## Hydropower

Hydropower is one of the main ways that the energy of flowing water is harnessed to generate electricity. Hydropower plants utilize the height difference or “head” between two bodies of water to run turbines. The greater the head between the water source and water output, the more potential energy that can be converted into electricity.

In a typical hydropower facility, water from a river or reservoir flows through an intake and pushes against blades in a turbine, causing them to rotate. The rotational kinetic energy spins a shaft connected to a generator to produce electricity. The water exits at a lower elevation via a tailrace. The amount of electricity that can be generated depends on the volume of water flow and the change in height between the water intake and exit.

The key principle is that the greater the head or height difference, the more gravitational potential energy water has to turn the turbines. Modern hydro plants can generate a substantial amount of electricity in a renewable and sustainable manner by leveraging head.

## Pump Storage

Pumped hydroelectric storage is a type of hydroelectric energy storage that utilizes the gravitational potential energy of water. It involves pumping water from a lower elevation reservoir to a higher elevation reservoir when electricity demand is low. The water is then released back down to the lower reservoir through a turbine to generate electricity when demand is high.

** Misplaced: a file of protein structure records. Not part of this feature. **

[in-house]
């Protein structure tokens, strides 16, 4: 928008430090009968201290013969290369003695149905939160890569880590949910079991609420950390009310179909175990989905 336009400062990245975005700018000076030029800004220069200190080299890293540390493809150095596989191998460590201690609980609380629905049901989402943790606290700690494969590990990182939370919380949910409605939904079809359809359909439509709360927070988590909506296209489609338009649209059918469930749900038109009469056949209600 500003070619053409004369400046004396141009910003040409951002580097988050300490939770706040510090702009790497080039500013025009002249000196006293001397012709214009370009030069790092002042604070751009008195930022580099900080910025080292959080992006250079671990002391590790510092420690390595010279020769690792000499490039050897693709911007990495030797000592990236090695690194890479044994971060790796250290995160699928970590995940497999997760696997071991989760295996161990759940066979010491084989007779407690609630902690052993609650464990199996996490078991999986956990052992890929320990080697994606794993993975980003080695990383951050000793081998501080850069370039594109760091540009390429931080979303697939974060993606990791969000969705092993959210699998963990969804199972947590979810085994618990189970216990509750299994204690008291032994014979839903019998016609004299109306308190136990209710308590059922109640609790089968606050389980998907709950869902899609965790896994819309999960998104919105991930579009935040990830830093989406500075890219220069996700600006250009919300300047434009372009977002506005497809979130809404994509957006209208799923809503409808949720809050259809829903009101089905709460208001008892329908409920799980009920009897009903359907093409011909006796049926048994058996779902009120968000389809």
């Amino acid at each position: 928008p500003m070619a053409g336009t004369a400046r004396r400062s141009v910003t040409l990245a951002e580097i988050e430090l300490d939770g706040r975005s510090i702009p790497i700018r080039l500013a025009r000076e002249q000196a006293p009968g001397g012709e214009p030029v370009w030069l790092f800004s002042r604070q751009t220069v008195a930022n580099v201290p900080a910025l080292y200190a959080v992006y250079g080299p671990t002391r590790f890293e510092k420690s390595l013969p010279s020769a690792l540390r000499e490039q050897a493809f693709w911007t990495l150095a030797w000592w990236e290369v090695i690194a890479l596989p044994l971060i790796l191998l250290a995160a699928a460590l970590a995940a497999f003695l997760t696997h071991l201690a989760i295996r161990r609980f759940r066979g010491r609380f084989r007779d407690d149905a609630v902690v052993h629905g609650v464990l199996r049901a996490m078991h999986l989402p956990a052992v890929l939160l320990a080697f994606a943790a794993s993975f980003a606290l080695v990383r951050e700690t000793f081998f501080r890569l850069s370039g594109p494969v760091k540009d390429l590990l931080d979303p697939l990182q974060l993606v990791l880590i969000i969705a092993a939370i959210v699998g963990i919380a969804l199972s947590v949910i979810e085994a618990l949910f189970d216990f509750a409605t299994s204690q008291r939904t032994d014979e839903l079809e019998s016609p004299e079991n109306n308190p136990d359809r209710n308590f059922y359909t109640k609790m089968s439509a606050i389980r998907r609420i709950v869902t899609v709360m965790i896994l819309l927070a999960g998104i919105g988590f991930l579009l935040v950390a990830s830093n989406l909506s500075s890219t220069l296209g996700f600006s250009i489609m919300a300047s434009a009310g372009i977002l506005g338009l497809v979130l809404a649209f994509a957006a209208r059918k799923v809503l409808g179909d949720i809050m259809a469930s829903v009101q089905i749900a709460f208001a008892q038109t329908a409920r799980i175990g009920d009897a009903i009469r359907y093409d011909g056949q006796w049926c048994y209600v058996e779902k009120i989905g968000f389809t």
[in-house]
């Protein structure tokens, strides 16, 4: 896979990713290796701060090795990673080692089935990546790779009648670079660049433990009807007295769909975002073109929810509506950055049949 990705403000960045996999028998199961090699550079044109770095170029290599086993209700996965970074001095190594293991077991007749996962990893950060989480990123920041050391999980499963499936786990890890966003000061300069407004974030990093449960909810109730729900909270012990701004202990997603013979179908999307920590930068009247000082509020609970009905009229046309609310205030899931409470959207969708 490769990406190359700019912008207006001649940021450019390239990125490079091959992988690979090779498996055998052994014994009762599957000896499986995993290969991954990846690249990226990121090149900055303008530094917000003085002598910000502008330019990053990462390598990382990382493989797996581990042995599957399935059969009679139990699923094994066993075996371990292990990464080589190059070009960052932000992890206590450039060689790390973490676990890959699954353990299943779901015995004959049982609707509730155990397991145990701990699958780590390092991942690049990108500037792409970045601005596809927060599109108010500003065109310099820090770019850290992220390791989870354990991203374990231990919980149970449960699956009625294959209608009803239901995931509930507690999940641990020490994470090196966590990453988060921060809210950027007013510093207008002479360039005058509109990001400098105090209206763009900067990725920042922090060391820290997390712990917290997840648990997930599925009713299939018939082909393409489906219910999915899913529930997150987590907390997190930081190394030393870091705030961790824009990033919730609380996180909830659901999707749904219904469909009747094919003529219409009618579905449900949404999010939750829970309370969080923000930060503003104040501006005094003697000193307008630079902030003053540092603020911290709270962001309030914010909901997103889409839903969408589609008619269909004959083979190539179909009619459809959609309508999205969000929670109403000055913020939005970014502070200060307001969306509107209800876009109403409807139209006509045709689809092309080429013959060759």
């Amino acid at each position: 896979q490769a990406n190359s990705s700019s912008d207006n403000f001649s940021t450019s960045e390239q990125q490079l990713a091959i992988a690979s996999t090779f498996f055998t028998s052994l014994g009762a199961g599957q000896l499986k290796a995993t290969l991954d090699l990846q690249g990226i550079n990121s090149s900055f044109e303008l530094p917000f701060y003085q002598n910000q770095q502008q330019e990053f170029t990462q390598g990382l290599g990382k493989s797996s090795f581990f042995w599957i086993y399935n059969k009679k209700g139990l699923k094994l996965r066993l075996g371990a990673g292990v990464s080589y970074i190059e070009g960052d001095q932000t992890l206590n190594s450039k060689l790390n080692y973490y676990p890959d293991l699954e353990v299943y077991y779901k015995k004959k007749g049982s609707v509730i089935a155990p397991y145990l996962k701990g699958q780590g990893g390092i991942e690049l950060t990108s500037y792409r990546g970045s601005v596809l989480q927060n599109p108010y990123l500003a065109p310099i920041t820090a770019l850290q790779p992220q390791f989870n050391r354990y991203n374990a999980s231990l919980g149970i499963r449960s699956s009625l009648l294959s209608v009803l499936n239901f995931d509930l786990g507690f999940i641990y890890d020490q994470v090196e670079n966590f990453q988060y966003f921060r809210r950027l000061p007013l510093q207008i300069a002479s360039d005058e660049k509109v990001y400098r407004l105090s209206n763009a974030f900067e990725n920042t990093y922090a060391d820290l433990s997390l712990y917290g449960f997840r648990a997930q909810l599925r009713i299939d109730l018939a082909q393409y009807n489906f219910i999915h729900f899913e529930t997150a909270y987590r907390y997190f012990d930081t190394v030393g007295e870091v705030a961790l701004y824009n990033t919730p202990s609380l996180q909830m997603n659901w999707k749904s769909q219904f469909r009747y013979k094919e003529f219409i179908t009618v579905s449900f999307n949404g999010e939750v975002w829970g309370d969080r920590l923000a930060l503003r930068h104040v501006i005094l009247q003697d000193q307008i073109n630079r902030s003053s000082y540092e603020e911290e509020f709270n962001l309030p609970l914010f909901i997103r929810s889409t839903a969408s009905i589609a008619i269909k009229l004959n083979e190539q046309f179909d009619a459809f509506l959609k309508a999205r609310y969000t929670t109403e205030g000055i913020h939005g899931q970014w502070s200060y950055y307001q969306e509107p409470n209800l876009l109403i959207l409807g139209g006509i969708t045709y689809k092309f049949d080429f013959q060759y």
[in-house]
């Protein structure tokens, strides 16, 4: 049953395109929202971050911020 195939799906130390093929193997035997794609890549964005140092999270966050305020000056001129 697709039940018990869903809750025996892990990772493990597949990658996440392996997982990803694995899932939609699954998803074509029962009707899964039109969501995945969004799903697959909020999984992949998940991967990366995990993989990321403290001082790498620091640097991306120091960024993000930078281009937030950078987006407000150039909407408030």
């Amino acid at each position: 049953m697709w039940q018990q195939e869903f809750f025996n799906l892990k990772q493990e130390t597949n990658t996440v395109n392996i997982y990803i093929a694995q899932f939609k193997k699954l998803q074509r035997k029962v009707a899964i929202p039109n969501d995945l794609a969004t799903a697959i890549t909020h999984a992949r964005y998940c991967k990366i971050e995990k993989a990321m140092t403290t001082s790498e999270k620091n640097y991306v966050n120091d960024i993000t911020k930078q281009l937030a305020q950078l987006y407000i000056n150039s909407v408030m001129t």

This process essentially converts electrical energy into gravitational potential energy by pumping water uphill, and then converting that gravitational potential energy back into electricity when needed. The elevation difference between the upper and lower reservoirs is the key factor that allows the system to store large amounts of energy. The greater the height difference, the more potential energy can be stored.

Pumped hydro allows energy from intermittent sources like wind and solar to be stored and dispatched when required. It provides a large-scale way of evening out differences between energy demand and energy production. Pumped hydro is the largest-capacity and most widespread form of grid energy storage available today.

## Tidal Power

Tidal power is another renewable energy source that utilizes the natural rise and fall of ocean tides to generate electricity. As tides ebb and flow, they create kinetic energy that can be captured by tidal turbines or barrages to produce clean electricity.

Tidal barrages are essentially dams built across tidal basins or estuaries. When the tide comes in, the basin fills up with water. The barrage then uses the head, or height difference, between the high and low tides to drive turbines as the water flows out. Tidal barrages are essentially hydroelectric plants that utilize tidal energy.